On Tuesday night, Los Angeles Lakers All-Star guard Kobe Bryant lost his cool and crossed the line. On Wednesday, he paid for it.
During the second half of a game against the San Antonio Spurs, Bryant argued a technical foul call and, in the process, used a gay slur, apparently in reference to NBA official Bennie Adams, that was caught on national television cameras.
In response to Bryant's actions, NBA commissioner David Stern levied a fine of $100,000 on the Lakers guard and took him to task for his use of the slur, which drew immediate criticism from gay rights groups.
“Kobe Bryant’s comment during last night’s game was offensive and inexcusable. While I’m fully aware that basketball is an emotional game, such a distasteful term should never be tolerated. Accordingly, I have fined Kobe $100,000. Kobe and everyone associated with the NBA know that insensitive or derogatory comments are not acceptable and have no place in our game or society.”Bryant issued a non-apology apology early Wednesday afternoon, stating: "What I said last night should not be taken literally. My actions were out of frustration during the Heat of the game, period. The words expressed do NOT reflect my feelings towards the gay and lesbian communities and were NOT meant to offend anyone."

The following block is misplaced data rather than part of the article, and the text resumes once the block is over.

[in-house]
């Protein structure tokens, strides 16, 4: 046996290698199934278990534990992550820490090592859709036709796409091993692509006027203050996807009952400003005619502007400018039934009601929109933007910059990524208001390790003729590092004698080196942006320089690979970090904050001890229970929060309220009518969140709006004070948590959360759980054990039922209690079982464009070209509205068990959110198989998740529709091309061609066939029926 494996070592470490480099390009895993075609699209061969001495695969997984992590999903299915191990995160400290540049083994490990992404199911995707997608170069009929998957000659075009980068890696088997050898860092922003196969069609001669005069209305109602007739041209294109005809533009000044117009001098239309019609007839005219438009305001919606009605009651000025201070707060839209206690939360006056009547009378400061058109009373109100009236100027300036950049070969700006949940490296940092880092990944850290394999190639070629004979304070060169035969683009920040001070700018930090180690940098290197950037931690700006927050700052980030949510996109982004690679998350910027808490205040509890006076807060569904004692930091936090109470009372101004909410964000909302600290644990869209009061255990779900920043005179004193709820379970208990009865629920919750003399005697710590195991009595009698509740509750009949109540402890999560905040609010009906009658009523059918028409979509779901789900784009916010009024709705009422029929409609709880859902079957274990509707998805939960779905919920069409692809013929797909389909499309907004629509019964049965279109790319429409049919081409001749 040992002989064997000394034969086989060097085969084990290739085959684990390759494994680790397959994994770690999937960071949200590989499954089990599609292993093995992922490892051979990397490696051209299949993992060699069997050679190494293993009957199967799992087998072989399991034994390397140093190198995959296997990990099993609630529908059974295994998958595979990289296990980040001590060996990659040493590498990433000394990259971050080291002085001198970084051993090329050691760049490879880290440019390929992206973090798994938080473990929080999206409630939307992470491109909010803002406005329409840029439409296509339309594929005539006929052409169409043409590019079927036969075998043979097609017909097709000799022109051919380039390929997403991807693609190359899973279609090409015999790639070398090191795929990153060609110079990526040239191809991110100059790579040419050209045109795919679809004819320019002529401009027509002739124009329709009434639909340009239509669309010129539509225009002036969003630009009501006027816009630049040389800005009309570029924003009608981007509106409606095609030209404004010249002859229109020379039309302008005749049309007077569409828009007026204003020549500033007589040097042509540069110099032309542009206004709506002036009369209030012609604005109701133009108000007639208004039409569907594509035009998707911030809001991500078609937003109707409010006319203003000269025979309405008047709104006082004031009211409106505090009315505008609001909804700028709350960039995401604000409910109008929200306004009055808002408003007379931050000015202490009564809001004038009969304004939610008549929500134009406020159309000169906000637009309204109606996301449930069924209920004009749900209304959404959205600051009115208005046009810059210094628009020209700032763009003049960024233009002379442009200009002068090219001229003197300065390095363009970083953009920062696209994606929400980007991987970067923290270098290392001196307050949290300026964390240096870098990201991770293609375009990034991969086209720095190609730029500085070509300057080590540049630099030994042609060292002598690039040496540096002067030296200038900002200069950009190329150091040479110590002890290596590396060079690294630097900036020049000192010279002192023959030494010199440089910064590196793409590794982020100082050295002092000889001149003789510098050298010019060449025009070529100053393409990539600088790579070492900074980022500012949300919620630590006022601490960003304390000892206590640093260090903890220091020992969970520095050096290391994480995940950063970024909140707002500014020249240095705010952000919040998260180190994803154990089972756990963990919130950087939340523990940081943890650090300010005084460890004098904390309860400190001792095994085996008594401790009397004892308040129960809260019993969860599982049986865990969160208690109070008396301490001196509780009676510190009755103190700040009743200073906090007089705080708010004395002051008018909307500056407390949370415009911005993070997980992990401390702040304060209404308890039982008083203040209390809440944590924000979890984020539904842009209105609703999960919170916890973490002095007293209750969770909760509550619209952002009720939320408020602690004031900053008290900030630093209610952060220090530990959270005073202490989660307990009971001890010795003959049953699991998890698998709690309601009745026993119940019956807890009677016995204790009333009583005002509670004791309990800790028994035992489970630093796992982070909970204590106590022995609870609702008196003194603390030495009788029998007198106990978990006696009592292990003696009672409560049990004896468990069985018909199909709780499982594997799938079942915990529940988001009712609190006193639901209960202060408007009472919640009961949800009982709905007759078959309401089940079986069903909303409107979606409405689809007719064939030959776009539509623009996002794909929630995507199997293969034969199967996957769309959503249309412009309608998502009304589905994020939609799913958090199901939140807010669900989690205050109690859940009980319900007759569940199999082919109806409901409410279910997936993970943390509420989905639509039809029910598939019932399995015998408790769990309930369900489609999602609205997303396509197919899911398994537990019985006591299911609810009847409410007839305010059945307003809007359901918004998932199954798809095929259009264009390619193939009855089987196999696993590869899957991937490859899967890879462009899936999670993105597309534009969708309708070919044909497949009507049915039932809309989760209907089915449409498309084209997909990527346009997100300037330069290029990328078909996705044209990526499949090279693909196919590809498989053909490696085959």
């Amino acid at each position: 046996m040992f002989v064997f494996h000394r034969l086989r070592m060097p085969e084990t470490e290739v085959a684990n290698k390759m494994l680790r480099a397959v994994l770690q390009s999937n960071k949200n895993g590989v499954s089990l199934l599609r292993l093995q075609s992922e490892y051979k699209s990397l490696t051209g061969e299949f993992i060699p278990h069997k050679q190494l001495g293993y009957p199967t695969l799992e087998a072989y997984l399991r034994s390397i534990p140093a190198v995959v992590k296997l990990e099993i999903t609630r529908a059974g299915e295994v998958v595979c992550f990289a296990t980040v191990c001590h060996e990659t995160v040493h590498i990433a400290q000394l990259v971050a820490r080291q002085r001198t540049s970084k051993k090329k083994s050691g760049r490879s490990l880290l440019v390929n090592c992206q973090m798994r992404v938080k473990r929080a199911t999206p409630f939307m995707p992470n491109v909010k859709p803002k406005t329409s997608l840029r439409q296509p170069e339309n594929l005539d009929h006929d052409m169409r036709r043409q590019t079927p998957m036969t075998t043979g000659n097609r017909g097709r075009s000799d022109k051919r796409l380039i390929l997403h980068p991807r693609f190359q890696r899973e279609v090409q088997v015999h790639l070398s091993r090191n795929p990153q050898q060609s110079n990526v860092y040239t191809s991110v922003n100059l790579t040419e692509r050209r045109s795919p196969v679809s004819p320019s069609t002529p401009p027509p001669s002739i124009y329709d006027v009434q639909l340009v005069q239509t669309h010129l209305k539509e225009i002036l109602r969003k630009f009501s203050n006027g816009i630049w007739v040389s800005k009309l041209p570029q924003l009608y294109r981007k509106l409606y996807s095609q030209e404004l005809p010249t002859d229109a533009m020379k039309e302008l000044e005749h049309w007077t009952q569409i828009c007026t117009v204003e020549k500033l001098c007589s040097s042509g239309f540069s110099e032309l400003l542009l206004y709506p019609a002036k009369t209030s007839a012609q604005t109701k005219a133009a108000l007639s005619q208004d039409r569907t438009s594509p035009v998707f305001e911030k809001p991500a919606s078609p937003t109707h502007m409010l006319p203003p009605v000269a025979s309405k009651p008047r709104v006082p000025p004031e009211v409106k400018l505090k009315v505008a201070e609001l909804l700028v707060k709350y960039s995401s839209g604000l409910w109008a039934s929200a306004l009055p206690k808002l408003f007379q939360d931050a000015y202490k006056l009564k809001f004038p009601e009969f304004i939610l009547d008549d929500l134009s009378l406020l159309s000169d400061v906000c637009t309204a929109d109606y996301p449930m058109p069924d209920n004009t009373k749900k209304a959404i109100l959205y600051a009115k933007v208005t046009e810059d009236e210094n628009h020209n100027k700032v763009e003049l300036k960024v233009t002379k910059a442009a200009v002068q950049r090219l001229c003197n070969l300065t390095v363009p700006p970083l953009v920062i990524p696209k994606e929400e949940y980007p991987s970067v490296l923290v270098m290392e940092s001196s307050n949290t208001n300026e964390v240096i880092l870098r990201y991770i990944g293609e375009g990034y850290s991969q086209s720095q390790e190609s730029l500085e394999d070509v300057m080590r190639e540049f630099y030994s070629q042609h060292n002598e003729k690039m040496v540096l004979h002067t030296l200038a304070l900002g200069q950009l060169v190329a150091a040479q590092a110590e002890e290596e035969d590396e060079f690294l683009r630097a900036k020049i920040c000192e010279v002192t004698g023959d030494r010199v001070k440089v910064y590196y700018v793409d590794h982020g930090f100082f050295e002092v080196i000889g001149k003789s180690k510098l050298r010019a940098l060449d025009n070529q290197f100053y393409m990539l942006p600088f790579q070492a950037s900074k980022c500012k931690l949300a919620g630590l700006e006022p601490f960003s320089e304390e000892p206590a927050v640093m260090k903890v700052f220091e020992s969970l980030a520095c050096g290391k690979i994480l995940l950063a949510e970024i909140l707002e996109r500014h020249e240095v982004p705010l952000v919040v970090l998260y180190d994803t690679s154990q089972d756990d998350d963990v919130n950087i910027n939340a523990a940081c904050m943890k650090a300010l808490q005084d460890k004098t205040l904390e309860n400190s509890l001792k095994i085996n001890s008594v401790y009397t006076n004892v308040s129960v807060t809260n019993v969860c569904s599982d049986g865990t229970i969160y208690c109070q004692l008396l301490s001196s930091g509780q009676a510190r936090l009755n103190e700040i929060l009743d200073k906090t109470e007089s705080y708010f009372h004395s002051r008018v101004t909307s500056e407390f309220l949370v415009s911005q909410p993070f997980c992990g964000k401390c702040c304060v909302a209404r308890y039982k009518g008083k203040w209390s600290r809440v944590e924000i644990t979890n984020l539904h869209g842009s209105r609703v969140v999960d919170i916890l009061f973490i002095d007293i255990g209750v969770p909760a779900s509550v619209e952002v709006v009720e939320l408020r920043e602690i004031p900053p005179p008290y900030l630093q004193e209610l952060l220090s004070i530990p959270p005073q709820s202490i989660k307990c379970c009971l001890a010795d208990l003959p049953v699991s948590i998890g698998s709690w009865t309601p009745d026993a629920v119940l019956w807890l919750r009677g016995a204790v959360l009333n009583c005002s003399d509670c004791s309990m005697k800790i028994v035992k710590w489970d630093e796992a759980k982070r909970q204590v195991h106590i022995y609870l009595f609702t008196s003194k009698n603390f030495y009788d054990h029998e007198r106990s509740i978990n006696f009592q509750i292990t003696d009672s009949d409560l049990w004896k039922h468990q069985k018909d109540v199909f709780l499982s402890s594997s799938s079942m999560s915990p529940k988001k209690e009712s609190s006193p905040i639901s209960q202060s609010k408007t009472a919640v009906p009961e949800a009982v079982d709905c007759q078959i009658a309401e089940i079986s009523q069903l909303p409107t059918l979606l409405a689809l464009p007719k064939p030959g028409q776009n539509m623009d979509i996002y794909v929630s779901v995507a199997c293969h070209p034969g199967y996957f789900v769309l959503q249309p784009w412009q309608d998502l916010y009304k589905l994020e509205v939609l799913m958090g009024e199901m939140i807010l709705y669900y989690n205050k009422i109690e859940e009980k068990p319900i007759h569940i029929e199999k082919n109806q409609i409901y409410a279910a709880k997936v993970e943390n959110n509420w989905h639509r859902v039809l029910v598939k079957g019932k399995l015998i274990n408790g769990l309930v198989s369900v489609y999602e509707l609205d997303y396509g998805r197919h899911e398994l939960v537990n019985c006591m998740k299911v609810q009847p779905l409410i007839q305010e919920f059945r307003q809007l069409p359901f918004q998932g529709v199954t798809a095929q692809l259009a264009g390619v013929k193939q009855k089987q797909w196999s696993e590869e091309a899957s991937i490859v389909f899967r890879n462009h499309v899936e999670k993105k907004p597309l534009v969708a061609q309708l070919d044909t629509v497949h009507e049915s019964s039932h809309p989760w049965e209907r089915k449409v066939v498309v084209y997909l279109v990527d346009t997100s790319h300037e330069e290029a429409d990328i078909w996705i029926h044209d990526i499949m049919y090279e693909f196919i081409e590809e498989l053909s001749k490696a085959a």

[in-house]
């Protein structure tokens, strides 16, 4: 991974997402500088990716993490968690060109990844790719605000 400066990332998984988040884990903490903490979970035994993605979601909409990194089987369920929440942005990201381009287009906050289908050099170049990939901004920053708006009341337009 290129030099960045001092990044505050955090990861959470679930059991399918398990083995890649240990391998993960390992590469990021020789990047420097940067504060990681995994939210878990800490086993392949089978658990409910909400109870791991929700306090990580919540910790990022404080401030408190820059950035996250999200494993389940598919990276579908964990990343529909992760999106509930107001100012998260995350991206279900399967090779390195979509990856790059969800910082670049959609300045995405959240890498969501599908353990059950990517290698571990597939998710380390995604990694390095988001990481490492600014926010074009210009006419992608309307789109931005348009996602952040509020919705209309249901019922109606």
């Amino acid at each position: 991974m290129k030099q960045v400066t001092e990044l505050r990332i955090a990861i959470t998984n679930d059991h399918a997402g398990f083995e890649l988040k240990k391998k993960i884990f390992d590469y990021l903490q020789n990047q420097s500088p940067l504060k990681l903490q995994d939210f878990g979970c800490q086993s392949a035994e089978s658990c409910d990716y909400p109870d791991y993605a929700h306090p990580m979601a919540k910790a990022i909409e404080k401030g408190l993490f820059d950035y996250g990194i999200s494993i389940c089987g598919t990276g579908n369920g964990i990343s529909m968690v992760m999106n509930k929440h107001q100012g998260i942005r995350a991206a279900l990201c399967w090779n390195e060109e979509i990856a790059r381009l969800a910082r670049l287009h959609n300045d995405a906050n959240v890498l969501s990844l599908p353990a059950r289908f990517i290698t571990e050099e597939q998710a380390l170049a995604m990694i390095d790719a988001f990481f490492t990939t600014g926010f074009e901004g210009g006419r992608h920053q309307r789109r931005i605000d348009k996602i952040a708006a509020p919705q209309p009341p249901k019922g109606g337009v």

Later Wednesday, TMZ.com reported that Bryant reached out to the gay rights group Human Rights Campaign to apologize directly. An HRC spokesman told the site, "I applaud Kobe Bryant for his swift apology. We had a very sincere conversation in which he expressed his heartfelt regret for the hurt that his words caused.'"
Given the circumstances -- a high-profile superstar, indisputable video evidence, Bryant's confirmation of what he said, the immediate and immense public outcry -- the commissioner really had no choice here. Something had to be done or the NBA would have opened itself up to all sorts of attacks upon its character and integrity. The fact that Bryant avoided a suspension -- given the playoff implications of Wednesday night's game against the Sacramento Kings -- is a silver lining for Lakers fans.
Bryant's 2010-2011 salary is $24.8 million dollars, so a $100,000 fine amounts to roughly one/third of what he makes per game. By the NBA's standards, though, $100,000 represents a fairly significant punishment.
Here's video of the scene that led up to Bryant's slur as well as the slur itself.